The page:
Chris Caskey, The Union Democrat

Tuolumne County missed out on a recent wave of state grants but has a number of options to get some help with building a new jail that county leaders say is necessary, according to the county's chief administrator.

County Administrator Craig Pedro said Tuesday there might be some remaining, unused funds from Assembly Bill 900 grants awarded for other county jail projects. He also told the county Board of Supervisors that a new program under state Senate Bill 1022 could allow for grant funds of up to $20 million for a local jail project.

"We're talking $40 million-plus, potentially," Pedro said of possibly receiving funds from both programs. "That's the strategy we're thinking about putting out there."

Both AB 900 and SB 1022 funded county jail construction around the state. Tuolumne County submitted applications for two separate phases of funding and received a "meager" amount of money that county leaders eventually turned down in the first phase and was not awarded a grant in the second.

Pedro said despite missing out on jail funds through the program, there could be a chance if another county ends up being unable to complete construction and pulls out of the program. Siskiyou County was the last to receive an award, but has asked for more time to complete required steps to get its $24 million grant, he said.

"If a county like Siskiyou ends up not being able to deliver … Tuolumne County is the next county in line," Pedro said.

The current, 140-bed county jail is considered outdated and in need of replacement.

However, Pedro and county supervisors have said on multiple occasions that the $48 million project will likely need a significant amount of grant money before it can move forward. Another option for funding would be a general obligation bond approved by voters.

Planners have already scaled back the jail proposal from an $85 million, 93,334-square-foot building to a 77,991-square-foot facility with 240 beds. The plan calls for the new jail to be built at the new Law and Justice Center site at Old Wards Ferry Road, where a new juvenile jail, courthouse and law enforcement headquarters are planned to go.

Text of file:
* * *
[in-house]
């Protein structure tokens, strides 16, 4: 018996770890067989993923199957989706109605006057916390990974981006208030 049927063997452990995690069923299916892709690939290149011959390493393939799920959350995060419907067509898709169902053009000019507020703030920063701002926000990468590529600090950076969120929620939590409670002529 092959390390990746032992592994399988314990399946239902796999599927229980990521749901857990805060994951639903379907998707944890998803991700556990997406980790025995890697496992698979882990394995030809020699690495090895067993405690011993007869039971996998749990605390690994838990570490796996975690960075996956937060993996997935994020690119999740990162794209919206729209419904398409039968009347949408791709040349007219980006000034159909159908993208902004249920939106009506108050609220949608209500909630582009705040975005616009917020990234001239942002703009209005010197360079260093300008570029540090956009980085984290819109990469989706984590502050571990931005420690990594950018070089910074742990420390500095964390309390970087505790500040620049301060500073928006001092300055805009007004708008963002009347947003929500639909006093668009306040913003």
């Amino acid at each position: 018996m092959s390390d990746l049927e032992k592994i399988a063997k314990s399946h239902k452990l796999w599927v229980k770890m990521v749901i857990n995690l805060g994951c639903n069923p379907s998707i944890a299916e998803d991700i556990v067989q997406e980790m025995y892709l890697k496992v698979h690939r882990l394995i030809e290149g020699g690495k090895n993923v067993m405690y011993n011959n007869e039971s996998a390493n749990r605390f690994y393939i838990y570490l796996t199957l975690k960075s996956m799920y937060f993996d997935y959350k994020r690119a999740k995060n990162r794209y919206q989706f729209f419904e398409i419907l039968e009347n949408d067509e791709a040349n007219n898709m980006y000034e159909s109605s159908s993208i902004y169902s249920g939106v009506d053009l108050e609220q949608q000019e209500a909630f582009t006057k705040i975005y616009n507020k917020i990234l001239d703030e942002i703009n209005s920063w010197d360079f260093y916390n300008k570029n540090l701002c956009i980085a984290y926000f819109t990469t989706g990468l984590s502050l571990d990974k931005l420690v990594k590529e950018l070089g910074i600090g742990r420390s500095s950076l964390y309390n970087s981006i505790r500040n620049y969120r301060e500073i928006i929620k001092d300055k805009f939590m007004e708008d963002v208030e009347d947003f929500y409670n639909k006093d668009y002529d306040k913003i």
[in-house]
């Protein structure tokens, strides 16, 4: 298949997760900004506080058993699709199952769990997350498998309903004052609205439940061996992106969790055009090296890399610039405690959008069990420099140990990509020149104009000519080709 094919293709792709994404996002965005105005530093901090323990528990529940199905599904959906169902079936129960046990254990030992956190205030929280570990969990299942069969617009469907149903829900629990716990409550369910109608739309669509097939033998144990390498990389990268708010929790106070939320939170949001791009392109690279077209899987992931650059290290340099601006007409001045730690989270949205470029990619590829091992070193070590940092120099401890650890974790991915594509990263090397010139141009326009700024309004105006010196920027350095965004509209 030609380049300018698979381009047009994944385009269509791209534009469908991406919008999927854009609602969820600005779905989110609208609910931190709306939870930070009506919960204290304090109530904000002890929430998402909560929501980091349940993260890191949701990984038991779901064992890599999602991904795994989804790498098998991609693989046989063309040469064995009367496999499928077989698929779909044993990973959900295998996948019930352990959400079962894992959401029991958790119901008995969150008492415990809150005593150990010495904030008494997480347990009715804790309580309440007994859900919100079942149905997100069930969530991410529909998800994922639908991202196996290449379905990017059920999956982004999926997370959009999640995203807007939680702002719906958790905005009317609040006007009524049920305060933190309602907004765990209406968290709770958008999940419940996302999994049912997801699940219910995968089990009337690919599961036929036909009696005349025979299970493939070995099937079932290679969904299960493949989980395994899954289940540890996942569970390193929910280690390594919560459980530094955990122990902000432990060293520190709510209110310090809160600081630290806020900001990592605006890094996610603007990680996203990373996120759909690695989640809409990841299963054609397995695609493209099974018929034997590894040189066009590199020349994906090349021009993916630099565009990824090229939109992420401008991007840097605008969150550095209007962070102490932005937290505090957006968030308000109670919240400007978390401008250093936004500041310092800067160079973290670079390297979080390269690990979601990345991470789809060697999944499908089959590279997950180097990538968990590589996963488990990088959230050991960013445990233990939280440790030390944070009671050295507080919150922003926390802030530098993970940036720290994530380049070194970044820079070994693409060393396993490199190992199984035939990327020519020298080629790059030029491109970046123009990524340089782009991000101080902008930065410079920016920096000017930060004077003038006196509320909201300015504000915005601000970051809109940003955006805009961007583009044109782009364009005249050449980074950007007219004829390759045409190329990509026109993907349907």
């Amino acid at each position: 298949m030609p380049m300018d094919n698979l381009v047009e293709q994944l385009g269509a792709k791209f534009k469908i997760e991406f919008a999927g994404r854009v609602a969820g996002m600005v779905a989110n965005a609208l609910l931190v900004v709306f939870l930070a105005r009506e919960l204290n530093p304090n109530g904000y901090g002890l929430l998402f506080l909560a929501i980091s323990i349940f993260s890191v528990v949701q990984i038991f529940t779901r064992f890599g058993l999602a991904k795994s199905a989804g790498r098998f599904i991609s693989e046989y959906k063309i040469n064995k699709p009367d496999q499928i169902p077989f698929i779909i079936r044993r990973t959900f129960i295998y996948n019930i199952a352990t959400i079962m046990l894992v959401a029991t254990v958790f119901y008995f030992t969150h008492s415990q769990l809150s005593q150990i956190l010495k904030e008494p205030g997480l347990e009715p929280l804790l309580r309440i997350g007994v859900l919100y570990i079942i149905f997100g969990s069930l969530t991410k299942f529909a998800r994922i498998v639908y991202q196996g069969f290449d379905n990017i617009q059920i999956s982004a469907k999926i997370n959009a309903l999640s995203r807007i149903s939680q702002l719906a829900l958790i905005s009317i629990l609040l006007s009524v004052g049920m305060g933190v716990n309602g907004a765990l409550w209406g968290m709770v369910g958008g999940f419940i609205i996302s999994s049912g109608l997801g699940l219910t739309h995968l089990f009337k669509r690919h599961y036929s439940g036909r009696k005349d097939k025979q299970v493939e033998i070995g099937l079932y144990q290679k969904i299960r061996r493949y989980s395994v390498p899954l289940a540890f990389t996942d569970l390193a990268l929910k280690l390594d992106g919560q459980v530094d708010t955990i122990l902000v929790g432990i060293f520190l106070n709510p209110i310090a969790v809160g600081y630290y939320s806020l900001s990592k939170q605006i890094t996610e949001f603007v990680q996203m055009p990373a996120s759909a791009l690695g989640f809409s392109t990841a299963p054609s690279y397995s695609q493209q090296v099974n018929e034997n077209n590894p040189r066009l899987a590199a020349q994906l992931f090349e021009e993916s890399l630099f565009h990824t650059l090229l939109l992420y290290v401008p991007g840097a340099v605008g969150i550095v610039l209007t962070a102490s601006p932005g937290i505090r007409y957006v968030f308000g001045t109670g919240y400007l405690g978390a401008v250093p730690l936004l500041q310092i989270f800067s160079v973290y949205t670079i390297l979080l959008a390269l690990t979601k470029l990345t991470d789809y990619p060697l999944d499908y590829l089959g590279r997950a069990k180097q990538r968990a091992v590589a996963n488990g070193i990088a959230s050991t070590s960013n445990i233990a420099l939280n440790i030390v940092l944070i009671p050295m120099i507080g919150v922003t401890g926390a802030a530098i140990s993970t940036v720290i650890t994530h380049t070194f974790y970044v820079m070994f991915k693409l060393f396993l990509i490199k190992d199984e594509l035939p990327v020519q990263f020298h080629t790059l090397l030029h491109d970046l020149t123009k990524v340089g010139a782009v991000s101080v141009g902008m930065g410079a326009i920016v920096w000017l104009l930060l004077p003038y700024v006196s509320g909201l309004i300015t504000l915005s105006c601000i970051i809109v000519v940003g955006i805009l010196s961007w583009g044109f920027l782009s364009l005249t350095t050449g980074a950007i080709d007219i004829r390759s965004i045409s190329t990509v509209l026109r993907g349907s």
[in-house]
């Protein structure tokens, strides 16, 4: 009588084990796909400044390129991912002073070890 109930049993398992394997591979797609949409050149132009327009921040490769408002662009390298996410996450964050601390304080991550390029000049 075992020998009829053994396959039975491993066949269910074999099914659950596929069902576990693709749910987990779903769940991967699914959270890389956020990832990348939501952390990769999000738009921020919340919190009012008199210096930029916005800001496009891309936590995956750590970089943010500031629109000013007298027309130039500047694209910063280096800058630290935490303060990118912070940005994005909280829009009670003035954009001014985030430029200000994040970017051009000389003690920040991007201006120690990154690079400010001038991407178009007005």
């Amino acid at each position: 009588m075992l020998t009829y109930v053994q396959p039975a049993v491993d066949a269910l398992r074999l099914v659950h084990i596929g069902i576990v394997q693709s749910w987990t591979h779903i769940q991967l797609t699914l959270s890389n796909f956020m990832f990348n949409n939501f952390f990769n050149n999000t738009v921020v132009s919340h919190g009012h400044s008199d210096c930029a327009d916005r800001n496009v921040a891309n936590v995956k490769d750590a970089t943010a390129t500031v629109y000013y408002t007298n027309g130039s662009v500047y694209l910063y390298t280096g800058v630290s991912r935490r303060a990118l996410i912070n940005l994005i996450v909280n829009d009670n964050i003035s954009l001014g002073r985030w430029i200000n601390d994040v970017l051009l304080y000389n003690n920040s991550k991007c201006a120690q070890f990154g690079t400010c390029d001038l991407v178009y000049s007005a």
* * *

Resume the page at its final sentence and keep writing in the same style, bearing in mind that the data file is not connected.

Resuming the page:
Pedro's update on the jail came during a presentation on the Board of Supervisors' annual board goals. Every year, the Board comes up with a series of long-term projects, legislative wish lists and other goals for the year. The new board, whichincludes new supervisors Karl Rodefer and Sherri Brennan, will likely complete its 2013 goals later this month.

In other news, the Board of Supervisors:

• Scheduled a special, closed session meeting for Feb. 1 to interview the next county counsel. The board will interview finalists for most of the day, with a new attorney expected to begin work in mid-March.

• Authorized the county seek a real estate agent to market the former National Guard Armory at the Columbia Airport, which the county owns.

• Did not discuss a possible settlement over the Red Tail Ridge lawsuit. The item was pulled from the agenda before the meeting, and will likely be discussed later this month.

• Accepted approximately $120,000 in state grant funds for upgrades to county school buses. The money was set to go toward projects in Modoc County, but that county was unable to spend the money on its projects.

• Agreed to set the minimum measurement for green waste at the Cal Sierra Earth Resource Facility to one-half cubic yard. A proposal considered by the board last month would have set the minimum measurement at one yard, meaning even customers with less than a half-yard would be charged the full yard rate.